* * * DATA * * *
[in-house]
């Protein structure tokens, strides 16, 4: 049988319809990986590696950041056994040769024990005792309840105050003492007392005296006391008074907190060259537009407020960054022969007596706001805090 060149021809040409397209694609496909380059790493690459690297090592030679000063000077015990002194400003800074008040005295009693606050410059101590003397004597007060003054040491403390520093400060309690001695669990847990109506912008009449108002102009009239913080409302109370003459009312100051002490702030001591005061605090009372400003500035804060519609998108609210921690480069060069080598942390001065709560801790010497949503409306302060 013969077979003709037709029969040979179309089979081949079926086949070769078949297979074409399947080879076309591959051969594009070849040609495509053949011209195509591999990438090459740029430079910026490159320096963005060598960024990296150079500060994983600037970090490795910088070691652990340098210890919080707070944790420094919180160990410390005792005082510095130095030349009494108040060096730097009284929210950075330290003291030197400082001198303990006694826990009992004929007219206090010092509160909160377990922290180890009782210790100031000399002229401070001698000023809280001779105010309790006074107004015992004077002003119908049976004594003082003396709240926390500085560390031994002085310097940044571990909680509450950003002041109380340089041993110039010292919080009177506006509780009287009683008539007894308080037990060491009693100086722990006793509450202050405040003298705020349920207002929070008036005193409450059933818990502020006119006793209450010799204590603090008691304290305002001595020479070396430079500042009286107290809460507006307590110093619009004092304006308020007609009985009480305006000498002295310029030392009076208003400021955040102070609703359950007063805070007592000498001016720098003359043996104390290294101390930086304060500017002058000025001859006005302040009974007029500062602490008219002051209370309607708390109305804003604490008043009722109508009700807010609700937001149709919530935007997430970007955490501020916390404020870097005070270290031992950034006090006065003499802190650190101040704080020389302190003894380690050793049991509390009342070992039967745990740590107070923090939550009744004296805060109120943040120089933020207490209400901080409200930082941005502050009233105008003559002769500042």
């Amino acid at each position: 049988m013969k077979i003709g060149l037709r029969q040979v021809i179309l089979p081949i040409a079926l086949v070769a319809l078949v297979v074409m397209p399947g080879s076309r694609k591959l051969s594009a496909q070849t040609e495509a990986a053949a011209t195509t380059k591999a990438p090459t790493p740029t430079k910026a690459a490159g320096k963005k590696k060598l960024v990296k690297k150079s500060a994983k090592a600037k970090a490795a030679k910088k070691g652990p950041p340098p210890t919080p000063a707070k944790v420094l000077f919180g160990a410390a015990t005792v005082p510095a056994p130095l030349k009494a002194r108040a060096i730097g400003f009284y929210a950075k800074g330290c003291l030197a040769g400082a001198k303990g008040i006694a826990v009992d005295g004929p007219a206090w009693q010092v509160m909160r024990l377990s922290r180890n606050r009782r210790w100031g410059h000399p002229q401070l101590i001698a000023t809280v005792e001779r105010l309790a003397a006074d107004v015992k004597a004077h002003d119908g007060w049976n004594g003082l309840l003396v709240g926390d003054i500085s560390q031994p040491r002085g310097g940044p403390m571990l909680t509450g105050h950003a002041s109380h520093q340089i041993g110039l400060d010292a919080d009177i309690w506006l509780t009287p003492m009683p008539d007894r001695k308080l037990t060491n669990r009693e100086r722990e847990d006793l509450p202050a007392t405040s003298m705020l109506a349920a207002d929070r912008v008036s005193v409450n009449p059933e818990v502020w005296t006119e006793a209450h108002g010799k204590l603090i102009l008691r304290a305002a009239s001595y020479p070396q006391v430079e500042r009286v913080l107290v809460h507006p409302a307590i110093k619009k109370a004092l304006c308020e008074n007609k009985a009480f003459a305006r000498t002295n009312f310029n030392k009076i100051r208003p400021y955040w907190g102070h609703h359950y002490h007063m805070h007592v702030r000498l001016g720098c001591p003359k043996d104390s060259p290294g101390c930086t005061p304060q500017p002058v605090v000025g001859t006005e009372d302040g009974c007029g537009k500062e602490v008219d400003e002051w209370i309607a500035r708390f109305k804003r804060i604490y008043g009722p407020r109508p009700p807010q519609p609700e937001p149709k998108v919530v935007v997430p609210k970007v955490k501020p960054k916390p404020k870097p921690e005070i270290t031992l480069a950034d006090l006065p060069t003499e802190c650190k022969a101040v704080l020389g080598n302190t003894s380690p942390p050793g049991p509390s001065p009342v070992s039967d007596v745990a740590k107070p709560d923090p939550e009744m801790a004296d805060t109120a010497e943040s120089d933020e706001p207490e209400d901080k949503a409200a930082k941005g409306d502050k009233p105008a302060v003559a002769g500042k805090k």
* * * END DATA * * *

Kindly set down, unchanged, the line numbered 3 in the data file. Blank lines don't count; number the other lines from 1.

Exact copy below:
């Amino acid at each position: 049988m013969k077979i003709g060149l037709r029969q040979v021809i179309l089979p081949i040409a079926l086949v070769a319809l078949v297979v074409m397209p399947g080879s076309r694609k591959l051969s594009a496909q070849t040609e495509a990986a053949a011209t195509t380059k591999a990438p090459t790493p740029t430079k910026a690459a490159g320096k963005k590696k060598l960024v990296k690297k150079s500060a994983k090592a600037k970090a490795a030679k910088k070691g652990p950041p340098p210890t919080p000063a707070k944790v420094l000077f919180g160990a410390a015990t005792v005082p510095a056994p130095l030349k009494a002194r108040a060096i730097g400003f009284y929210a950075k800074g330290c003291l030197a040769g400082a001198k303990g008040i006694a826990v009992d005295g004929p007219a206090w009693q010092v509160m909160r024990l377990s922290r180890n606050r009782r210790w100031g410059h000399p002229q401070l101590i001698a000023t809280v005792e001779r105010l309790a003397a006074d107004v015992k004597a004077h002003d119908g007060w049976n004594g003082l309840l003396v709240g926390d003054i500085s560390q031994p040491r002085g310097g940044p403390m571990l909680t509450g105050h950003a002041s109380h520093q340089i041993g110039l400060d010292a919080d009177i309690w506006l509780t009287p003492m009683p008539d007894r001695k308080l037990t060491n669990r009693e100086r722990e847990d006793l509450p202050a007392t405040s003298m705020l109506a349920a207002d929070r912008v008036s005193v409450n009449p059933e818990v502020w005296t006119e006793a209450h108002g010799k204590l603090i102009l008691r304290a305002a009239s001595y020479p070396q006391v430079e500042r009286v913080l107290v809460h507006p409302a307590i110093k619009k109370a004092l304006c308020e008074n007609k009985a009480f003459a305006r000498t002295n009312f310029n030392k009076i100051r208003p400021y955040w907190g102070h609703h359950y002490h007063m805070h007592v702030r000498l001016g720098c001591p003359k043996d104390s060259p290294g101390c930086t005061p304060q500017p002058v605090v000025g001859t006005e009372d302040g009974c007029g537009k500062e602490v008219d400003e002051w209370i309607a500035r708390f109305k804003r804060i604490y008043g009722p407020r109508p009700p807010q519609p609700e937001p149709k998108v919530v935007v997430p609210k970007v955490k501020p960054k916390p404020k870097p921690e005070i270290t031992l480069a950034d006090l006065p060069t003499e802190c650190k022969a101040v704080l020389g080598n302190t003894s380690p942390p050793g049991p509390s001065p009342v070992s039967d007596v745990a740590k107070p709560d923090p939550e009744m801790a004296d805060t109120a010497e943040s120089d933020e706001p207490e209400d901080k949503a409200a930082k941005g409306d502050k009233p105008a302060v003559a002769g500042k805090k």